Attitude and heading reference system

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"AHRS" redirects here. For the Alaska survey, see Alaska Heritage Resources Survey.

An attitude and heading reference system (AHRS) consists of sensors on three axes that provide attitude information for aircraft, including heading, pitch and yaw.They are designed to replace traditional mechanical gyroscopic flight instruments and provide superior reliability and accuracy.

AHRS consist of either solid-state or microelectromechanical systems (MEMS) gyroscopes, accelerometers and magnetometers on all three axes. The key difference between an inertial measurement unit (IMU) and an AHRS is the addition of an on-board processing system in an AHRS which provides solved attitude and heading solutions versus an IMU which just delivers sensor data to an additional device that solves the attitude solution. In addition to attitude determination an AHRS may also form part of an inertial navigation system.

A form of non-linear estimation such as an Extended Kalman filter is typically used to compute the solution from these multiple sources.[1]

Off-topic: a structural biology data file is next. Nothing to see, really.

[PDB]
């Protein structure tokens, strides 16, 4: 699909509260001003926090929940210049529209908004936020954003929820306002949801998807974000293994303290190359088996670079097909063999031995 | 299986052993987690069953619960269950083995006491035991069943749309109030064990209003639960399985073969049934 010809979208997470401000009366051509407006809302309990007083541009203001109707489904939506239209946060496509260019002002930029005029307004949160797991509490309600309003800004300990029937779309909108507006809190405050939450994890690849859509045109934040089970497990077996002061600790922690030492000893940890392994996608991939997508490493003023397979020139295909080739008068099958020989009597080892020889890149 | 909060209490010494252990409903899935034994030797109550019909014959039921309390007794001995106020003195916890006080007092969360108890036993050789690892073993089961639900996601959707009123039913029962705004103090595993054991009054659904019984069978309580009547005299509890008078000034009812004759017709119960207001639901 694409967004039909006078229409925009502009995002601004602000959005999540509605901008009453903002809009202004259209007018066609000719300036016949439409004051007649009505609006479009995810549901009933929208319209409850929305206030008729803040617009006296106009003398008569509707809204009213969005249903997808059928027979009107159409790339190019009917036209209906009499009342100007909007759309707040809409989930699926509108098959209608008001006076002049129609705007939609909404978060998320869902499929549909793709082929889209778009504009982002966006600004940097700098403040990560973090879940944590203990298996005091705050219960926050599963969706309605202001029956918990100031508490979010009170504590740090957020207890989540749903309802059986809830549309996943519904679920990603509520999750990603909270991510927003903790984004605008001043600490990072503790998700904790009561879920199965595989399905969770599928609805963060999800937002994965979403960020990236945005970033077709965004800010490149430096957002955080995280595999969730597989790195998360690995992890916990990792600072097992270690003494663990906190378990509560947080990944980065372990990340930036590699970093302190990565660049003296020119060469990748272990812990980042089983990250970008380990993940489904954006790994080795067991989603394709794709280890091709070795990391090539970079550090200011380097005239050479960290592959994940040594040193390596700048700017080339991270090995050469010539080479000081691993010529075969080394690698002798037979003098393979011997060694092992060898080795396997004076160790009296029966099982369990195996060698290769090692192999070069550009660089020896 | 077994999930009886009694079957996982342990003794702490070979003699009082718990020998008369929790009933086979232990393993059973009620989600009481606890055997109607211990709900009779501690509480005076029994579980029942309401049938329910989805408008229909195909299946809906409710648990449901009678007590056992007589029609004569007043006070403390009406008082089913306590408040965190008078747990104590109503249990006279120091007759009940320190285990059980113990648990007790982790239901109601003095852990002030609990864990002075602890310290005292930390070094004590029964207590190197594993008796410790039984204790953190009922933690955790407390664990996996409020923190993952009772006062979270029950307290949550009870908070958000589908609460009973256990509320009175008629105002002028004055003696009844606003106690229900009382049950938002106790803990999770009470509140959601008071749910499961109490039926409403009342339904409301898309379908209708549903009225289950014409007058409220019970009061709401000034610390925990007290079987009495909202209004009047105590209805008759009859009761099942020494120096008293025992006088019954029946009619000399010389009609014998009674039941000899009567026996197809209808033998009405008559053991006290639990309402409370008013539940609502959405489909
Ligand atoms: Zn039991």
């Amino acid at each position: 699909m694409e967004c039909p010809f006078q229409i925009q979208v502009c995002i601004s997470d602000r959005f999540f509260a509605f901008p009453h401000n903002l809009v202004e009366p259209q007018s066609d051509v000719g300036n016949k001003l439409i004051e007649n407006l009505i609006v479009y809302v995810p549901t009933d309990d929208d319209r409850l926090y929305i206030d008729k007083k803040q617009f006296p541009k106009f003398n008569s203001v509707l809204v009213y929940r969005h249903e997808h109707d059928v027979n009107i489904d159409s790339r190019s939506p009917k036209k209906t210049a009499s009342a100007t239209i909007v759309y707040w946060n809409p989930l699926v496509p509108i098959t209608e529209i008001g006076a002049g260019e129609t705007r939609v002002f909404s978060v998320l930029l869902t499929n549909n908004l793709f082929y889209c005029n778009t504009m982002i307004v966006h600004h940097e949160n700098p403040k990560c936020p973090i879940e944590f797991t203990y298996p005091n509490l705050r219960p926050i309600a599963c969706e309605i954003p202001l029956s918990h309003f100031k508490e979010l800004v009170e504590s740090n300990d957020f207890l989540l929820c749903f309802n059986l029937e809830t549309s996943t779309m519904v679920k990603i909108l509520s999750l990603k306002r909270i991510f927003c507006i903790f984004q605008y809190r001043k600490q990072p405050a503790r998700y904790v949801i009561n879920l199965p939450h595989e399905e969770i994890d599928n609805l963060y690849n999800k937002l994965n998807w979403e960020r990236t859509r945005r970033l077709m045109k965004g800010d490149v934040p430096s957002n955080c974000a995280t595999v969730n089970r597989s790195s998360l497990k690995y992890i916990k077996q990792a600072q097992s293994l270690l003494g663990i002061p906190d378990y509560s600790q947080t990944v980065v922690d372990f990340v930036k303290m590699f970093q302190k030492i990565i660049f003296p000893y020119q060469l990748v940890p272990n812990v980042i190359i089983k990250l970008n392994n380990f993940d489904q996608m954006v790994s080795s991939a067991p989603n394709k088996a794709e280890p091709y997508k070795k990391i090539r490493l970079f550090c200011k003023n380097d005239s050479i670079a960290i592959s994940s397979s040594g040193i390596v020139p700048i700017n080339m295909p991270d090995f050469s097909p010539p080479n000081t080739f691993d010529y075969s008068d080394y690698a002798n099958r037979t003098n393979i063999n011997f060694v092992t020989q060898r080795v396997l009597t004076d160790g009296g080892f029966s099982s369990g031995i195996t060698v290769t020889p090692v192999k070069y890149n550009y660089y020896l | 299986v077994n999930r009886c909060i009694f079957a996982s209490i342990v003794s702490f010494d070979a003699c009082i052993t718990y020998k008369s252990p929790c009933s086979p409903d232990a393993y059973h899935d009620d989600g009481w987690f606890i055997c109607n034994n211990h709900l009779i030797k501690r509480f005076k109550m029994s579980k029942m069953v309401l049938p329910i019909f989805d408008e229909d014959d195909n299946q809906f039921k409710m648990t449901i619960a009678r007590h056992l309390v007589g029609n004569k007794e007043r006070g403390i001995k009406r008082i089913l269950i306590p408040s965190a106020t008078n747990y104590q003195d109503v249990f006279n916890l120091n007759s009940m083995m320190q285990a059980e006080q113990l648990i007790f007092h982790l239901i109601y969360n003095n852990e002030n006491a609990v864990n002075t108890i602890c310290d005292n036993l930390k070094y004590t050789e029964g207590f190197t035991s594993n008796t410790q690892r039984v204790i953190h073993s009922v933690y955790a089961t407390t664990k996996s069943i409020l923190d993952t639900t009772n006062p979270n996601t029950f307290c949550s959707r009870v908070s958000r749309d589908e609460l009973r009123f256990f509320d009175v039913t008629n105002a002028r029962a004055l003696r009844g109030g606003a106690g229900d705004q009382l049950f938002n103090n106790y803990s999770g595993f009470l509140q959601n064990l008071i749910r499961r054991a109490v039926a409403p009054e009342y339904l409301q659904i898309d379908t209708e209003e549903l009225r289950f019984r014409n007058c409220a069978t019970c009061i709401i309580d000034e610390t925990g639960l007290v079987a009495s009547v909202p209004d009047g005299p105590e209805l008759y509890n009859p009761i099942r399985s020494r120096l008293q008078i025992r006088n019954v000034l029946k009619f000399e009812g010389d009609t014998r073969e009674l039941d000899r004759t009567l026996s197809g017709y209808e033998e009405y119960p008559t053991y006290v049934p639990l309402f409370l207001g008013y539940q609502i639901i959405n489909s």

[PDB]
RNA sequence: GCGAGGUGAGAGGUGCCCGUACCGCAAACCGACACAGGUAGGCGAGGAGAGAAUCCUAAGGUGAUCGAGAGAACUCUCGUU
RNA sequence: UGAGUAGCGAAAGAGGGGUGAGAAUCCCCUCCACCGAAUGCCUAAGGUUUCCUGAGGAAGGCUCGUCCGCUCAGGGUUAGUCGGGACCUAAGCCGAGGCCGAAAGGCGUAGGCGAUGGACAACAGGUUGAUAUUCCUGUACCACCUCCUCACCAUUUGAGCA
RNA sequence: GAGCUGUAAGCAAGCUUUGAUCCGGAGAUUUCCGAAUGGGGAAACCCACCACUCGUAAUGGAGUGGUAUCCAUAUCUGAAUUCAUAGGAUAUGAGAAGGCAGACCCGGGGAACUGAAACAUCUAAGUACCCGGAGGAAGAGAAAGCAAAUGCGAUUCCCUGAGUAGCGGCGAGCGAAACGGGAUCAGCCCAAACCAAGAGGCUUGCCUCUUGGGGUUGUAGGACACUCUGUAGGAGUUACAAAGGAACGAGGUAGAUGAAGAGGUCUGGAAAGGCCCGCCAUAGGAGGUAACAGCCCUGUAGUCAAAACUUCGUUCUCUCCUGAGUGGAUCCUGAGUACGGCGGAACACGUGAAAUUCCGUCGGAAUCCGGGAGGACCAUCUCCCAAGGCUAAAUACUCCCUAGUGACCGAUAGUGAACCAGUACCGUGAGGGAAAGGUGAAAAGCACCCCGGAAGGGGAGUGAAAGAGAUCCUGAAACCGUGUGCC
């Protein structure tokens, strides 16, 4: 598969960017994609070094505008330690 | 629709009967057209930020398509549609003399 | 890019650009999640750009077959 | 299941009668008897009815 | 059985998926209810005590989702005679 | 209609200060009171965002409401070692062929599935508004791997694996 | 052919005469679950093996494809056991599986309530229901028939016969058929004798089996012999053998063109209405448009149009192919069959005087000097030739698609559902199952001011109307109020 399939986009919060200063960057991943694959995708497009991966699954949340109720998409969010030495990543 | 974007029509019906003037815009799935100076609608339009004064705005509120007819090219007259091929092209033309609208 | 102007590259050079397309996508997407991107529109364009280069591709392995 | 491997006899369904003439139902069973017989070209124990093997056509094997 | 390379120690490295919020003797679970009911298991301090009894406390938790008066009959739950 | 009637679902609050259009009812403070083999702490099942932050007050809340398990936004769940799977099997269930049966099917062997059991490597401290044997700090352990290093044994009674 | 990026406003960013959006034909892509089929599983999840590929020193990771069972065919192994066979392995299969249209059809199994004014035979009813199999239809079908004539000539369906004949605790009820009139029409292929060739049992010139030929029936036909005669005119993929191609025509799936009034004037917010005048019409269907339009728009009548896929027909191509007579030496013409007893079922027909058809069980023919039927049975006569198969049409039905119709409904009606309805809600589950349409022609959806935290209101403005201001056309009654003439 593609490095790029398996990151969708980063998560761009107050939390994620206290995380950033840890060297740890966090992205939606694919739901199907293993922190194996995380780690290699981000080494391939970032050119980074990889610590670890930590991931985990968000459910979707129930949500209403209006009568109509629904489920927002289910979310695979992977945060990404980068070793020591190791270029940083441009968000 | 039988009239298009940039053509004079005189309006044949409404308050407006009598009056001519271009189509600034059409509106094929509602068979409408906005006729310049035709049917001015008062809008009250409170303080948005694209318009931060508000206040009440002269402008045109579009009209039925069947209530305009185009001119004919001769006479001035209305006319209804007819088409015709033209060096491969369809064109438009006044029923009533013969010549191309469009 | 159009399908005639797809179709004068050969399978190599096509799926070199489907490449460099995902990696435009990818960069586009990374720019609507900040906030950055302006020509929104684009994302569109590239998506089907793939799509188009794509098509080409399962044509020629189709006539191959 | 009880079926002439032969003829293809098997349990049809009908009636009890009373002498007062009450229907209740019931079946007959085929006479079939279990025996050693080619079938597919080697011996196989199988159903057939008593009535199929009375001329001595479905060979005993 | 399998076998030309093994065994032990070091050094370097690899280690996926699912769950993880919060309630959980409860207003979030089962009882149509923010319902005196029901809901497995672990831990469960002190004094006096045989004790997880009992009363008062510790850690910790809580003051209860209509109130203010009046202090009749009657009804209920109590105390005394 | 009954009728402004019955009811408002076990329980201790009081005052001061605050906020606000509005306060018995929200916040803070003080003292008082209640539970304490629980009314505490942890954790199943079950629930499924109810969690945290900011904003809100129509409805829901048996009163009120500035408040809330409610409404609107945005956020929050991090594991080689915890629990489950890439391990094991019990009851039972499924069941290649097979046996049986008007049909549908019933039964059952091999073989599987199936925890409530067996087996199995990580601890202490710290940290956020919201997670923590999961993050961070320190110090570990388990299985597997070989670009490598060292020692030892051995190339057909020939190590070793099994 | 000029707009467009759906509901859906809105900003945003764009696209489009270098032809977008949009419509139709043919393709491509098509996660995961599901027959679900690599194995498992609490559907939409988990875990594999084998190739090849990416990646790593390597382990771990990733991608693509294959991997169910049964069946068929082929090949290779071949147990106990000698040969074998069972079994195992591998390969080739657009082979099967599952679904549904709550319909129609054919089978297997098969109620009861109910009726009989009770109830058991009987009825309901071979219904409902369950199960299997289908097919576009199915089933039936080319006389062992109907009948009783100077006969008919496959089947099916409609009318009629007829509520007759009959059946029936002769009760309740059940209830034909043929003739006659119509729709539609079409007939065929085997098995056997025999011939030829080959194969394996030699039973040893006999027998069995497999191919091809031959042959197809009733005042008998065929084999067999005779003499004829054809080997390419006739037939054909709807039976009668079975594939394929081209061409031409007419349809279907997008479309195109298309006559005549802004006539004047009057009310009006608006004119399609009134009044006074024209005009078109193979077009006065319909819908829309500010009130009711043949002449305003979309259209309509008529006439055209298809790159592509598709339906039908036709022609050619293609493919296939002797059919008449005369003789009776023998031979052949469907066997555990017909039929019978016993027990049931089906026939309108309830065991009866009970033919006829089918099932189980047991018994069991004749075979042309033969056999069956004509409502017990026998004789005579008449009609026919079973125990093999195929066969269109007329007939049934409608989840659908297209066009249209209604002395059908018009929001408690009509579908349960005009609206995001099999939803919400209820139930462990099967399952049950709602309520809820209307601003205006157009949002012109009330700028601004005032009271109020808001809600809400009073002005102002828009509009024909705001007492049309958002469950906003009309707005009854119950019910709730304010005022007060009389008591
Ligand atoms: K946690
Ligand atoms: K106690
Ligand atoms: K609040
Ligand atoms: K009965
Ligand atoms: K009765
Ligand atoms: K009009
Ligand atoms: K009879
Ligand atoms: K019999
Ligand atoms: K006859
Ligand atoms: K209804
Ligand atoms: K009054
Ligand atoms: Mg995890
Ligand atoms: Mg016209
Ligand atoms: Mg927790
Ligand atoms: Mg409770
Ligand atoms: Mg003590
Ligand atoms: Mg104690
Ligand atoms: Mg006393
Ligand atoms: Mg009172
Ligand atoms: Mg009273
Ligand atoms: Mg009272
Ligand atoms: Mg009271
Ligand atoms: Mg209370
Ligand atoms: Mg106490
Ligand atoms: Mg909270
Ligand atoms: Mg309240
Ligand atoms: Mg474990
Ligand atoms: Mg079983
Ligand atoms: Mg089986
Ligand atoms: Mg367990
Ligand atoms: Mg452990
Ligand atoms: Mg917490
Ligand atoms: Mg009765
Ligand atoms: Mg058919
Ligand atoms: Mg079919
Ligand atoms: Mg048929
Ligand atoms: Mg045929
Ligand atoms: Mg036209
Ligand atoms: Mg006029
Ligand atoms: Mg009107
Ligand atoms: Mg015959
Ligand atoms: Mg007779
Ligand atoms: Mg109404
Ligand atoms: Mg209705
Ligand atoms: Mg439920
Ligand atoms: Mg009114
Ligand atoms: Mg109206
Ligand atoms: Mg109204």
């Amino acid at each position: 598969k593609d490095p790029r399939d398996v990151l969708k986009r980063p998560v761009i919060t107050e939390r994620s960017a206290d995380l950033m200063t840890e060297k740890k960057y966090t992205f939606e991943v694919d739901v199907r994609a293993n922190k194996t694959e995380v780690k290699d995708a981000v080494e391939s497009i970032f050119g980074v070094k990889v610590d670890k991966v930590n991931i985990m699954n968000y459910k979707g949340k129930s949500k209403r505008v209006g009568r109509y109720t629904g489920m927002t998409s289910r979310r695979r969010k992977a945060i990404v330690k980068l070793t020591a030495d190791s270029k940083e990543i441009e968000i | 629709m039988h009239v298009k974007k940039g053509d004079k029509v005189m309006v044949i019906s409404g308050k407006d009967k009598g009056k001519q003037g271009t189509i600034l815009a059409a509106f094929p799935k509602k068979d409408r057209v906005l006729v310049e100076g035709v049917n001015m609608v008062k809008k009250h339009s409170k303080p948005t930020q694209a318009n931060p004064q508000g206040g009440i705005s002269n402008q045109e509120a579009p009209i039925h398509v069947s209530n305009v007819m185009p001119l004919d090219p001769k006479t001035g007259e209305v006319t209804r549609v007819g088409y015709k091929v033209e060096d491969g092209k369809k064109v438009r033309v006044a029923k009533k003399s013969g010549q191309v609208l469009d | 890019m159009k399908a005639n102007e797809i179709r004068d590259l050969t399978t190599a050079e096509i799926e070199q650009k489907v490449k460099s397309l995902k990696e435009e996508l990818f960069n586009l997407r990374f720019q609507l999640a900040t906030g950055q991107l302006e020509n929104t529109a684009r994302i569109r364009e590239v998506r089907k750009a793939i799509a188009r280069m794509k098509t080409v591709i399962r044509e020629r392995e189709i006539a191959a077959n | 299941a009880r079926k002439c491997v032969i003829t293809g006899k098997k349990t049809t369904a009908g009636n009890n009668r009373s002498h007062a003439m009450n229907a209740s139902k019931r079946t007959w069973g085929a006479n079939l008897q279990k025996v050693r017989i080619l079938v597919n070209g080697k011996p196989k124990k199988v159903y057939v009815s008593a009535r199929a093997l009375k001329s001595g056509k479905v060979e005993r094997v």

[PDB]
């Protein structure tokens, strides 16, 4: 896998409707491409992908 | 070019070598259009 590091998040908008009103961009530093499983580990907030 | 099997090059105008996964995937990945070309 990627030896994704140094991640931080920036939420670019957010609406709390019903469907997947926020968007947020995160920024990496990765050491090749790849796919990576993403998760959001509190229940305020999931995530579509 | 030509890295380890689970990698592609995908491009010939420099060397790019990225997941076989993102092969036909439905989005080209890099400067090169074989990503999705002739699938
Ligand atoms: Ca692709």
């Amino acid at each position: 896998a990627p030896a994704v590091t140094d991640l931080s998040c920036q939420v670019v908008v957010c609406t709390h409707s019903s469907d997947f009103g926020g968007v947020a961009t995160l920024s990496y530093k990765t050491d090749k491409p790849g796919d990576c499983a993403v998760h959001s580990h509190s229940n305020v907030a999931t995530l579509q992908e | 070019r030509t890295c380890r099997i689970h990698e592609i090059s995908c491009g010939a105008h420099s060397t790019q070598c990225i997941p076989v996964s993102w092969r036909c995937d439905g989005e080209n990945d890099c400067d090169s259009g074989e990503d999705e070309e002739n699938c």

AHRS have proven themselves to be highly reliable and are in common use in commercial and business aircraft. AHRS are typically integrated with electronic flight instrument systems (EFIS) which are the central part of so-called glass cockpits, to form the primary flight display. AHRS can be combined with air data computers to form an "air data, attitude and heading reference systems" (ADAHRS), which provide additional information such as airspeed, altitude and outside air temperature.

One abbreviation used in technology for sensor arrays used in AHRS is MARG (Magnetic, Angular Rate, and Gravity).[2]

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